Lutherans are followers of Luther, but we are also ones who have been ‘set free.’

So all you disaffected Evangelicals. Become Lutherans. Become set free.

Become ones who  are set free by God’s grace.

So who wants to become a Lutheran? Is this an option for disaffected evangelicals? Share in the comments, or on Facebook or on Twitter: @ParkerErik


37 thoughts on “All You Disaffected Evangelicals should Become Lutheran”

  1. Yes and no.. I love my lutheran church, but at the same time I don’t. I find hard-core judgement even while claiming to embrace grace. My church just changed their constitution to exclude women from leadership roles…

    We’re lutheran brethren though…so maybe that’s different. And I guess there are bound to be imperfections in any church and addressing those issues happens gradually. I’m waiting on God for direction in how to move. I am anxious for change and know that it will come in his time.

    It is a mixed bag. I wouldn’t tell people to become lutheran. But I’m still a lutheran. So that says something, too.

    Thanks for the thought-provoking piece.


    1. Yes, Lutherans are definitely imperfect, and we are not always at our best. I am sorry that your congregation is clamping down on leadership. I know some Lutheran Brethren churches and pastors, and they are actually going more toward Evangelicalism than authentic Lutheranism.


  2. I’m getting closer lol. My exposure to “Lutheranism” was in the form of the Evangelical Covenant Church at my time at North Park Seminary. I was attracted to paradoxical theology (or theology of tension) and the posture of “well, it’s both/and” or “we just can’t be dogmatic on that issue.” It was both frustrating and refreshing, oddly enough. My guess on why evangelicals don’t make the Lutheran “move” is because of their baptistic and non-sacramental view of the “ordinances.”


    1. Its amazing how people can ignore the Churches teaching for 1500 years, the church all believed in the literal body and blood until Ulrich Zwingli started teaching his own ideas based on John 6:63” is the Spirit who gives life; the flesh is no help at all. The words that I have spoken to you are spirit and life”. , even after the reformation it was still maintained as a sacrament, by Luther, Calvin, Thomas Cramer. Its amazing how Evangelicals can reject Jesus words, but they seem to jump on every Johnny come lately idea, like premillennialism rejecting the most popular belief of the church on the subject. Anything to distance themselves from Rome and in the process and rejecting the historical church in the process to the point of creating something that doesn’t even resemble the church and her practices. So glad to be off the pendulum from pride to despair!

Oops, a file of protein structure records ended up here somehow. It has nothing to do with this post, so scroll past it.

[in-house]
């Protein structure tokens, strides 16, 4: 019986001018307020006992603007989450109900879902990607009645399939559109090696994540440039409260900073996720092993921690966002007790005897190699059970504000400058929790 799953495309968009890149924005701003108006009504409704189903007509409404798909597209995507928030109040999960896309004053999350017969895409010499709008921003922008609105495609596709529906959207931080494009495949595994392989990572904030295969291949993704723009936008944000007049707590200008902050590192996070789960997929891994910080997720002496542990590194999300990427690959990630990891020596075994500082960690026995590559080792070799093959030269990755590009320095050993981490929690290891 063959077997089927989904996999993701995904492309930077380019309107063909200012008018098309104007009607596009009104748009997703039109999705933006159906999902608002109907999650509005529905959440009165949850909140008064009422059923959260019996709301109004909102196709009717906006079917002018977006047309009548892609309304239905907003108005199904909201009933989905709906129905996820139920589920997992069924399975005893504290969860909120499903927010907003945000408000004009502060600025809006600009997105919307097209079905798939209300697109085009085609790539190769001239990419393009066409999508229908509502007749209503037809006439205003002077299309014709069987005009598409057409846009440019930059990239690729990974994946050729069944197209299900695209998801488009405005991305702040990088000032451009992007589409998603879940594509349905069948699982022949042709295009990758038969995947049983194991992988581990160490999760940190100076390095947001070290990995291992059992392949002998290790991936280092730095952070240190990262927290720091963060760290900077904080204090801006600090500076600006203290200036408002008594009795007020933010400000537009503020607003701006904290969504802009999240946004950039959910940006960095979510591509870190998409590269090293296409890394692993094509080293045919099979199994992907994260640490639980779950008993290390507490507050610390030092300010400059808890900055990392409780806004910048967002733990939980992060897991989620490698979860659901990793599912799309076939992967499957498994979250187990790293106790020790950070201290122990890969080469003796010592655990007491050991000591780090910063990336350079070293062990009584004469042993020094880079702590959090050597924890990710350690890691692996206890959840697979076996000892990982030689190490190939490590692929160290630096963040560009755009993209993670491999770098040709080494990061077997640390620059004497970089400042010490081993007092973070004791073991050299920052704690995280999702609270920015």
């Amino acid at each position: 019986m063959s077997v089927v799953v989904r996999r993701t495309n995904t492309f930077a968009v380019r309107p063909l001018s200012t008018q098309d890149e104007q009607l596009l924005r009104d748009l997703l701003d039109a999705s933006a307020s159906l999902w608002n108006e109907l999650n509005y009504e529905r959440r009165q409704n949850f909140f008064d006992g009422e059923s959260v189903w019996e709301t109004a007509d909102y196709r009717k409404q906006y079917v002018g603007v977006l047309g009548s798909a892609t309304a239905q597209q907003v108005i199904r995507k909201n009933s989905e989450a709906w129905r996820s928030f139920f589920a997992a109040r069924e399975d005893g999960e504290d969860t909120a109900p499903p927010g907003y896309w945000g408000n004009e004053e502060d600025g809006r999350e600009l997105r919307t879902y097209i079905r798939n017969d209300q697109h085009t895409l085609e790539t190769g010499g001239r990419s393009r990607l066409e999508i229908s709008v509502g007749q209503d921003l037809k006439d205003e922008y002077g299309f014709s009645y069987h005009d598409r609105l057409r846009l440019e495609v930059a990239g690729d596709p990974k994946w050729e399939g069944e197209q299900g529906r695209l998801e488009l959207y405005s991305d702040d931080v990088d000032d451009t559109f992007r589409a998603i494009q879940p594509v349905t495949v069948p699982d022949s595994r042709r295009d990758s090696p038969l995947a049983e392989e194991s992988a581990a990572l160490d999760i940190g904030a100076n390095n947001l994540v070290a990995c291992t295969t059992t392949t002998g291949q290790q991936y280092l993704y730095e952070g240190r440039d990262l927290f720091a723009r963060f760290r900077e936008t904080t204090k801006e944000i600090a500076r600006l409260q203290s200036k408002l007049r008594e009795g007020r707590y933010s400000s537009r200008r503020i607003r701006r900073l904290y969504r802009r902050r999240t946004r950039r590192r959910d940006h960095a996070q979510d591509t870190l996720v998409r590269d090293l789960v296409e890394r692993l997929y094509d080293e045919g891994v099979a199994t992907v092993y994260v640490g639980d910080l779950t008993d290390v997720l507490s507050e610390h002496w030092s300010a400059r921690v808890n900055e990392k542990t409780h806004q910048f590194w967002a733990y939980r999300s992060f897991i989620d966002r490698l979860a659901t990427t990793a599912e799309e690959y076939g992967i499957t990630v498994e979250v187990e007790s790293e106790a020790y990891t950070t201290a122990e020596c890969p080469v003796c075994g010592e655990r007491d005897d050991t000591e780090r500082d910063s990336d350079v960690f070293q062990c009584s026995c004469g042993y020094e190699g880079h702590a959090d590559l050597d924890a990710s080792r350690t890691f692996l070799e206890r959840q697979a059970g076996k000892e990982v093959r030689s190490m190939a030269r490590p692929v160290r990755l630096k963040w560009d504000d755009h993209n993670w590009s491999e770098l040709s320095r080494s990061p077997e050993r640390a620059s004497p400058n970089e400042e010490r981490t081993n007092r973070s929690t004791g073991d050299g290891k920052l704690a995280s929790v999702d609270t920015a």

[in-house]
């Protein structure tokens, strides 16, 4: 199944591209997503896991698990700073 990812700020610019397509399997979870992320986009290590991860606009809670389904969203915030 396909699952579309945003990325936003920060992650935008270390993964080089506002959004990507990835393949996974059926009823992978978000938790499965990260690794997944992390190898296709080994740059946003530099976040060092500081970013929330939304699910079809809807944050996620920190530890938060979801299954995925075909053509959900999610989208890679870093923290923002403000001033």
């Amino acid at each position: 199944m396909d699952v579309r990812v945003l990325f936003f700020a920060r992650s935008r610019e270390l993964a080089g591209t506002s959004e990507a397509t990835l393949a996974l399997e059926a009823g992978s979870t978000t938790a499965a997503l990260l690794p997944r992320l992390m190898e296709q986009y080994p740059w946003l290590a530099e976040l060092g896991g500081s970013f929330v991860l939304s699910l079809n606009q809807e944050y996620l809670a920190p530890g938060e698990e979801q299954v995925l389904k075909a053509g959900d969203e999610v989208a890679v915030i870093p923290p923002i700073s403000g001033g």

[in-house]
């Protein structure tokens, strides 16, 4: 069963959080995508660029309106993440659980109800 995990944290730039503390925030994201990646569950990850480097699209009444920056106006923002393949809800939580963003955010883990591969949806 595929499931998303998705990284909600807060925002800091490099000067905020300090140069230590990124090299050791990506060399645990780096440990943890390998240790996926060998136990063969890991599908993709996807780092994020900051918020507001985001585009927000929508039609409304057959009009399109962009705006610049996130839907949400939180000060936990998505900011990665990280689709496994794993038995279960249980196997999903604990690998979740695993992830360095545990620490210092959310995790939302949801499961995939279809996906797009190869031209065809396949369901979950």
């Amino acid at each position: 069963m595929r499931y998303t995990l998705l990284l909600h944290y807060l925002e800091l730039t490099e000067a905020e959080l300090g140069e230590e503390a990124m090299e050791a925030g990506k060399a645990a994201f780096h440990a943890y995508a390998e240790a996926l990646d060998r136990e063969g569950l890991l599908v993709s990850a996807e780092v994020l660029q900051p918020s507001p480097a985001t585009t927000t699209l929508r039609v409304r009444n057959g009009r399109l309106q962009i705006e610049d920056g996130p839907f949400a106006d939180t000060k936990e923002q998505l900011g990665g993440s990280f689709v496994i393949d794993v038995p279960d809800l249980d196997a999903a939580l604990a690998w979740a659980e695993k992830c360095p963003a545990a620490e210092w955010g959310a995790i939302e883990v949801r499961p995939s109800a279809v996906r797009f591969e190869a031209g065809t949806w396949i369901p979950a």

3. Erik, I identified with your article. If I would have written this, the title would have been, “Why I became a Lutheran.” You nailed it. The Lutheran Church’s theology of grace meshed with my experience of God so I could do no other.

    I do agree with one of the other commenters though. Sometimes Lutherans aren’t very good at living in grace with one another. But all part of the dynamic of saint/sinner.


    1. Excuse me, but I thought scripture was the final authority, per Second Timothy.
      As an ex-charasmatic, where human experience IS the final authority, you get all kinds of problems. It becomes Corinth all over again.


  4. Maybe disaffected evangelicals are already Lutheran…
    before we self identified as Lutheran we were the evangelish league. I want that good news gospel grace word back…

    Liked by 1 person

  5. I *love* this. It likely won’t convince me to become Lutheran (too many bored Lutherans in my extended family have kind of ruined that scene for me, so I’ve found a home with the Anglicans. You’re right – they’re liturgy rocks!), but it does up my respect for Lutheran’s up another notch. I love how you speak about what is important and how you try to do show this, and that you’re listening to people besides those who are just like you.


  6. I’m in my thirty-second year of ordained ministry as a Lutheran. Your article underscores for me that I am becoming Lutheran. Christian is something that we (I) grow in, over time, with all the ups and downs of it. At the same time Sinner and Saint. You are spot on when you write of the Lutheran understanding of justification and law/gospel.


  7. I know this article is from awhile ago, but I just discovered it. I myself have come out of the world of Evangelical Christianity and all it entails….and have been attending my Dad’s Lutheran church. It has been comforting and I have decided to stay. Yet all along worried as to whether I was making the right choice….so this article is just what I needed!


  8. Wait pastor, you like nadia bolz-weber??? I always thought she was a nut!!!! She doesn’t respect the Lutheran tradition, or the liturgy. why do you like he millennial pastor??? I respect your opinion pastor.